Bringing back the Ascenders competition for its third edition, the Type Directors Club extended jury invitations to members of our community outside of the Advisory Board for the first time.

Recommended by former Board Member, Zelda Harrison, Bayu was initially hesitant as typography is “more of a side hustle.” Ascenders Chair, Paul Carlos writes: “He’s not only qualified, but he’s also a keen observer, which is what you need from a judge.”

We sent out a questionnaire out to some of our judges and past Ascenders as a light-hearted Proustian exercise. This interview was lightly edited for clarity.

First design job?

Making poster, flyers, and tickets for a varsity event.

Did you go to school for design? If so, where and what was your major/concentration?

Yes, architecture. Does that count?

Of course it counts. What was your earliest design class?

It was an architectural drawing class. Hatching with a pen, rather tedious as I recall.

Tell me about your path from architecture to type. What got you interested in it? How did you learn it?

I’ve always been interested in design in general, but decided to pursue architecture formally and typography is more of a side hustle. This is true until now, where my postgraduate program is also in architecture. Particular interest in traditional scripts first developed around…late middle school. I was looking at encyclopedias in my school’s library for an assignment and came across a beautiful spread of Javanese illuminated manuscripts, with fancy frames and all that. Naturally, I later googled “Javanese script” to learn more, but got sorely disappointed when the only results shown are boring tables and cheesy use in substandard fonts. Rather poor representation, when historically it was rich in design. As I was already interested in graphic design and typography at the time, I thought, “I can do better than the boring stuff on the internet,” and thus I still dabble in traditional Indonesian scripts today.

Name one of your favorite projects from early in your career.

Redesigning Noto Sans Javanese.

Are you embarrassed by your old work?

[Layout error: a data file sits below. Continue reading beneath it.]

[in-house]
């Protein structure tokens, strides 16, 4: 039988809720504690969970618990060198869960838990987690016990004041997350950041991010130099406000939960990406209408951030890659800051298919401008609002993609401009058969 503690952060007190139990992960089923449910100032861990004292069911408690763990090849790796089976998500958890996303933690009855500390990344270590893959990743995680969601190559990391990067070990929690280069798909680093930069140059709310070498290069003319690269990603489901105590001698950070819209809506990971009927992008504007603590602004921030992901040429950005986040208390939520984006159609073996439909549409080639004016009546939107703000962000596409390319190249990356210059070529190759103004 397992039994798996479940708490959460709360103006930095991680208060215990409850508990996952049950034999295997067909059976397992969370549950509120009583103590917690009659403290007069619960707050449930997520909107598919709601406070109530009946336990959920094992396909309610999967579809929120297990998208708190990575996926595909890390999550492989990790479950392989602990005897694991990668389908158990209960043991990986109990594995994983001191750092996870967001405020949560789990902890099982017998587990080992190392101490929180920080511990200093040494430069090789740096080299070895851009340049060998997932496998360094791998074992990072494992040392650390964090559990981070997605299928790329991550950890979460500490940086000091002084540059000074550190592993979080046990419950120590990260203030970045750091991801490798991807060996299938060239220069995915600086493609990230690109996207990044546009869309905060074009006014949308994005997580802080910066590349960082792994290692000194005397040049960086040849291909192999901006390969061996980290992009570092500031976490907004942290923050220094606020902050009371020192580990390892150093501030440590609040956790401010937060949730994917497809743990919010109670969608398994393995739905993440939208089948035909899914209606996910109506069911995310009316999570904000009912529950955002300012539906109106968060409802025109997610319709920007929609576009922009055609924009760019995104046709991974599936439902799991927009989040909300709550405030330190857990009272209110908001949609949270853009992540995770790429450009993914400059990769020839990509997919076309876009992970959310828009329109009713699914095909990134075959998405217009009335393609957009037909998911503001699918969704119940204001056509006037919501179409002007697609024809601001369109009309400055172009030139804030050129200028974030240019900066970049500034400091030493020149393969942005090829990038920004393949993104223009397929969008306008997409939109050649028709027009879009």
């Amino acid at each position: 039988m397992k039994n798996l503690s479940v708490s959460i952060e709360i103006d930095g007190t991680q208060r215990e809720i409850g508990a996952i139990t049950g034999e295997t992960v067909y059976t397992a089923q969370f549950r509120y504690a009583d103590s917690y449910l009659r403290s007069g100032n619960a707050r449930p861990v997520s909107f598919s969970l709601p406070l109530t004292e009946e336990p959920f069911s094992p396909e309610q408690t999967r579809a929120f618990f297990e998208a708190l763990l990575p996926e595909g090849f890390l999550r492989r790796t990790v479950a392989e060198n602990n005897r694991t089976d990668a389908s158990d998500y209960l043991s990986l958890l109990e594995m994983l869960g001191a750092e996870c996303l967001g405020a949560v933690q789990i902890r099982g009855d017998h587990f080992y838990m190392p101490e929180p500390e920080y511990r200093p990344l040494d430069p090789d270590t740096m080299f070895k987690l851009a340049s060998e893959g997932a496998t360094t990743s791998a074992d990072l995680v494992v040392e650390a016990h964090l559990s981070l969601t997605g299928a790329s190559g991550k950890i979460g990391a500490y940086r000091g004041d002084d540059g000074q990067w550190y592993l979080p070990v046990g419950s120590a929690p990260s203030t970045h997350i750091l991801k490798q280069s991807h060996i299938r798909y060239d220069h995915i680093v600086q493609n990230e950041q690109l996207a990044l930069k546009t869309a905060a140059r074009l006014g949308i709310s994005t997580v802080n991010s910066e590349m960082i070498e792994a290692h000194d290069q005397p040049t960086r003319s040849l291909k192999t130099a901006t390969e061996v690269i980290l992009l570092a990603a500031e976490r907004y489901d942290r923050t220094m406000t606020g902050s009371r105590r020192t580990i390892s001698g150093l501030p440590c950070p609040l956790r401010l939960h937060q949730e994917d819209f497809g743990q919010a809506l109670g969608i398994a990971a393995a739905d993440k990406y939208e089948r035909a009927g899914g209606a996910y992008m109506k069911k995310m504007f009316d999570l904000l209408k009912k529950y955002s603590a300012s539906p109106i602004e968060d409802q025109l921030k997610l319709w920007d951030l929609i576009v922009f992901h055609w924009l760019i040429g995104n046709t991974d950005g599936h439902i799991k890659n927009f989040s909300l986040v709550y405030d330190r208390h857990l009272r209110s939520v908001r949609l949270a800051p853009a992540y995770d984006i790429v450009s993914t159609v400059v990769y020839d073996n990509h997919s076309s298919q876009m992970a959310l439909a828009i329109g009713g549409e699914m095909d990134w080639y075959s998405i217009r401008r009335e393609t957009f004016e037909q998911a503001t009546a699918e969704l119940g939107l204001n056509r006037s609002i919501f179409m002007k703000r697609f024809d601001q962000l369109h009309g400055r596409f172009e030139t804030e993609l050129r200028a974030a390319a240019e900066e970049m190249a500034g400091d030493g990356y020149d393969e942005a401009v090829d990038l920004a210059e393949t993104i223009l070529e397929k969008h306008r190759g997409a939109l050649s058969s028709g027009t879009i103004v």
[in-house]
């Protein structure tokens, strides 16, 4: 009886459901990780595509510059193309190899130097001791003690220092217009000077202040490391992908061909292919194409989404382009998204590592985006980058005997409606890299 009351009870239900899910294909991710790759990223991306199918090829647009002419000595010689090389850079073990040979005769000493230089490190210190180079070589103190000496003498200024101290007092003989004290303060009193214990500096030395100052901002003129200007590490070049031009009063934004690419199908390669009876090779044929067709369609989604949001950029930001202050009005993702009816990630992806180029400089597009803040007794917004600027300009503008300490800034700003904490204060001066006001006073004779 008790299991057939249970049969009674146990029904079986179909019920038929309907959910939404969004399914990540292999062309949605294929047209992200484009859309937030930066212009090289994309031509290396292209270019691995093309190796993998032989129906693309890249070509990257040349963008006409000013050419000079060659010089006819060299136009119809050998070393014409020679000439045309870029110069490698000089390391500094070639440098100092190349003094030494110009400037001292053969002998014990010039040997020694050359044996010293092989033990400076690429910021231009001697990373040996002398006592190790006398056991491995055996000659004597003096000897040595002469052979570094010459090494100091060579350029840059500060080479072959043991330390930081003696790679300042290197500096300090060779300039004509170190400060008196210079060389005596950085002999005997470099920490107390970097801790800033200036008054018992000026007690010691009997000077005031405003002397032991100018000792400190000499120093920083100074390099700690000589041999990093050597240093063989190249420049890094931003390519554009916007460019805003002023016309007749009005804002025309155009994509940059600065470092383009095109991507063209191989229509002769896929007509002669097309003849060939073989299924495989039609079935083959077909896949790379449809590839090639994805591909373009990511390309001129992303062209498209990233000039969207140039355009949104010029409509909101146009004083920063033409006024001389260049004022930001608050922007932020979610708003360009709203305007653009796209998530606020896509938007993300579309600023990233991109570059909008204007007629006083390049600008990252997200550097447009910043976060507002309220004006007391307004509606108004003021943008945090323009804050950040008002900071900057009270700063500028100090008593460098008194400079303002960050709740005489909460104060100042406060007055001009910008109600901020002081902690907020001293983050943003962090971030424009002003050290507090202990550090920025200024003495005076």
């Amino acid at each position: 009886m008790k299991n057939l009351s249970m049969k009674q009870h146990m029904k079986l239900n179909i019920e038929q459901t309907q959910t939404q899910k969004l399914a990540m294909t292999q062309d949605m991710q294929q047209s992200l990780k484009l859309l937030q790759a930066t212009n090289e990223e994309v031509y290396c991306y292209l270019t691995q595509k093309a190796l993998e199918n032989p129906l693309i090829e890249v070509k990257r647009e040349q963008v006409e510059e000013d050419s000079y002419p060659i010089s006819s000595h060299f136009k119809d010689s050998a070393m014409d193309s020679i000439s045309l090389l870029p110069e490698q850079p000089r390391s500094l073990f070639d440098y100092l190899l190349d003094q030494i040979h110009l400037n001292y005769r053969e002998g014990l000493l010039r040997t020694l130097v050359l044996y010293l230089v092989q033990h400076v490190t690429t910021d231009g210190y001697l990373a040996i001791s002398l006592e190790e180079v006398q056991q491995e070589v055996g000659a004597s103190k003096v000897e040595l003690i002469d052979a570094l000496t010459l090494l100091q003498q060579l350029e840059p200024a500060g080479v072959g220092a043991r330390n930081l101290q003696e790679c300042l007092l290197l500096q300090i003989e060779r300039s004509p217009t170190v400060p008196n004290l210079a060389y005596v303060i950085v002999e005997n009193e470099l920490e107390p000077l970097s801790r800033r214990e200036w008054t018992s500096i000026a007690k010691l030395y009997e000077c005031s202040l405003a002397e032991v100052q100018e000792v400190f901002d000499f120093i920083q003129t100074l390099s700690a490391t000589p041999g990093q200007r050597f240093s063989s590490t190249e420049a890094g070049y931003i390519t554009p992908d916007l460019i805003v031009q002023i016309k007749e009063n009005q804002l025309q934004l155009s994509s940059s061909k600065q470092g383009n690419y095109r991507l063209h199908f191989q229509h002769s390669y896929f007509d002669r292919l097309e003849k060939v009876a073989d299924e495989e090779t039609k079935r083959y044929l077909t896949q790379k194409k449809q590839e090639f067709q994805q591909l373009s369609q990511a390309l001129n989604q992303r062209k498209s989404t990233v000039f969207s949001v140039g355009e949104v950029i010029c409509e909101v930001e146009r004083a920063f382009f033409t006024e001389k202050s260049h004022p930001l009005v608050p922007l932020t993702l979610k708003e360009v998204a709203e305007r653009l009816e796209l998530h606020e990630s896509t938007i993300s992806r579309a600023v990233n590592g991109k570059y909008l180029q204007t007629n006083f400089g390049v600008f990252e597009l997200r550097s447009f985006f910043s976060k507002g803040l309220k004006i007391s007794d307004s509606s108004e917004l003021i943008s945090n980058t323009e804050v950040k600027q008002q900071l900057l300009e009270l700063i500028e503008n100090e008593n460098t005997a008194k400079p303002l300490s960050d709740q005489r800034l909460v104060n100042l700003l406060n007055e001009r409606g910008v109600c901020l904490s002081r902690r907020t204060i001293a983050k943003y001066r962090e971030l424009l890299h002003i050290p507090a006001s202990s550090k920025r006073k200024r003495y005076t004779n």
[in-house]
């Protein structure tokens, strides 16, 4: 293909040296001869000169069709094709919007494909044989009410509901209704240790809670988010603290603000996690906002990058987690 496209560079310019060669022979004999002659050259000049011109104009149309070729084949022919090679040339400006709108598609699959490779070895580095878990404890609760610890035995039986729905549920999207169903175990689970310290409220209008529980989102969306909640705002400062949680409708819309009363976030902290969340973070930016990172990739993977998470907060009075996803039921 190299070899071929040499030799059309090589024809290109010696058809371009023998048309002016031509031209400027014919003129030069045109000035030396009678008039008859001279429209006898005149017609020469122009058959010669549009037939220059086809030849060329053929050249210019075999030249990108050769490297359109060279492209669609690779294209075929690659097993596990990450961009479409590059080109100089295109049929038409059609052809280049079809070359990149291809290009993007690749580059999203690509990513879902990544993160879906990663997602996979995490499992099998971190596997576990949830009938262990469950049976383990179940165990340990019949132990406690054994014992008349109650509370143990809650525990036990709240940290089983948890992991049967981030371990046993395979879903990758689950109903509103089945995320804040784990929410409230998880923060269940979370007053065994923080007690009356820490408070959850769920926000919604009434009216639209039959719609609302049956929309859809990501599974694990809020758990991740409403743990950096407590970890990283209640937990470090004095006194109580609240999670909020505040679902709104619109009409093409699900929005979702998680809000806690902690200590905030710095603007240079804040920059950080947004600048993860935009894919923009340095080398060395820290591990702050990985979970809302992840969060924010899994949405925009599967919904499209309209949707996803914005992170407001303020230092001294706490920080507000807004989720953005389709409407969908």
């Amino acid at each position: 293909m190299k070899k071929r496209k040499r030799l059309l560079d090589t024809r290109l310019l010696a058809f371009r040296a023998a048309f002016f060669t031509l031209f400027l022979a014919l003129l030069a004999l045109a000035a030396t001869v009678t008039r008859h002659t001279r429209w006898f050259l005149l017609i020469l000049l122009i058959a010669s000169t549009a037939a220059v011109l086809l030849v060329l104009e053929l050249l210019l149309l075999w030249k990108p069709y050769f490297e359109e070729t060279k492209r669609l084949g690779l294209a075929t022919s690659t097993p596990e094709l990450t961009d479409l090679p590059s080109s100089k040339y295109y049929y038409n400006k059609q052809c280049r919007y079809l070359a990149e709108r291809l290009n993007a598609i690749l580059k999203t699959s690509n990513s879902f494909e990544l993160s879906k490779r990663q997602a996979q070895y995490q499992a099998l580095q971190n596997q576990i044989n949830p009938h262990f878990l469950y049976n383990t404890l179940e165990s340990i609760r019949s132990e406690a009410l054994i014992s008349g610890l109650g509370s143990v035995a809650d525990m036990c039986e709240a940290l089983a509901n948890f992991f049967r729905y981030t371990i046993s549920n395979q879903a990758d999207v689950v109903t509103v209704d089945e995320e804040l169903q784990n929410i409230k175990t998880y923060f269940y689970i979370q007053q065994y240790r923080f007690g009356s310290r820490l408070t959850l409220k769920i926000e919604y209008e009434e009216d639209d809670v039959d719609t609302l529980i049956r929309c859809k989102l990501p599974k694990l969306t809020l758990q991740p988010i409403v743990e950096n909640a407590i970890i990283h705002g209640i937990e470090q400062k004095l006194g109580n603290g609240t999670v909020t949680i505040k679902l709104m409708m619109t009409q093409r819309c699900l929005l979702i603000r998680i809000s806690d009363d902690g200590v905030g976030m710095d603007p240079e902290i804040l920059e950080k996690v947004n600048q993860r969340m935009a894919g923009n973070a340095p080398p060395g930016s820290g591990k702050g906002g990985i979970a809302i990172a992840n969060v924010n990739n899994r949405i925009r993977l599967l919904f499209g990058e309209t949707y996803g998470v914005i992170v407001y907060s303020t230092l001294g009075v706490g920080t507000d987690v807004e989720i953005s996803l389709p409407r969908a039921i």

Yes, more so when people insist to keep using it.

What advice would you give to your younger self?

Invest in hard drives, and please organize your files. You can’t save that as whatever.psd.

What top 3 traits are you looking for when looking at young designers’ work?

Familiarity with diverse cultural context. Distinct character without being too gimmicky. Using solid references in new and interesting ways

What are 3 things that you hate seeing in young designers’ work?

Gimmicky faux script font. Traditional script fonts made without research to the script’s inherent characteristics (sadly common). Overzealous “Golden Ratio” diagrams.

If you could change careers, what would you do?

I’d like to be a scribe working under a benevolent patron, but sadly that career path died ages ago.

What do you wish you were better at?

Coding and coloring.

What in your career are you really good at?

Research, probably?

Can you give me an example?

I am currently in a rabbit hole of research/design concerning a traditional card game from South Sulawesi called Bujang Omi. The current “normal” suits with hearts, spades, diamonds, and clubs is actually one of several varieties. It turns out that Bujang Omi’s design is descended from the Portuguese suits around the 16–17th centuries, closely related to the current Italian and Spanish suits. The same Portuguese deck also begat the Japanese Karuta deck. I find this kind of obscure, cosmopolitan connection in historical stuff fascinating, especially when it has design application (I’m making a modern version of that card).

How do you define a successful career?

When you are satisfied with your work and can choose your own client

Any books, films, or albums that have defined or changed the way you think?

Fullmetal Alchemist by Hiromu Arakawa, A Short History of Nearly Everything by Bill Bryson. Ratatouille by Brad Bird, Grand Budapest Hotel by Wes Anderson, Assassin’s Creed by Ubisoft, Mass Effect by Bioware (but the answer would probably change if you ask me again tomorrow).

What hobbies keep your sanity intact?


What do you like to doodle?

Fake texts in my own constructed script (like Tolkien), Original characters (in manga-esque style), characters from my group’s DnD session, landscape,

How much sleep do you get?

I don’t count the hours, but enough thankfully. I make a point that I will not sacrifice it for “work.” I mostly sacrifice sleep time when I found a good series to binge.

What food must be accessible to you in order to work well?

A variety of tea.

Would you like to retire?

If it comes with retirement benefits, sure.

Anything that worries or frustrates you, looking at the future of design?

Hmmm how shall I word this. I think there’s a tendency for design to be only applied in an economically wealthy environment, I find that unfortunate (even more so when in the service of showing off, lack of taste seems to rise as well). Also, design being misused in corrupt scams. I think there’s all sorts of sketchy deals that sometimes hide behind a facade of attractive design.

What excites you about the future of design?

The increase of diverse perspectives and global accessibility.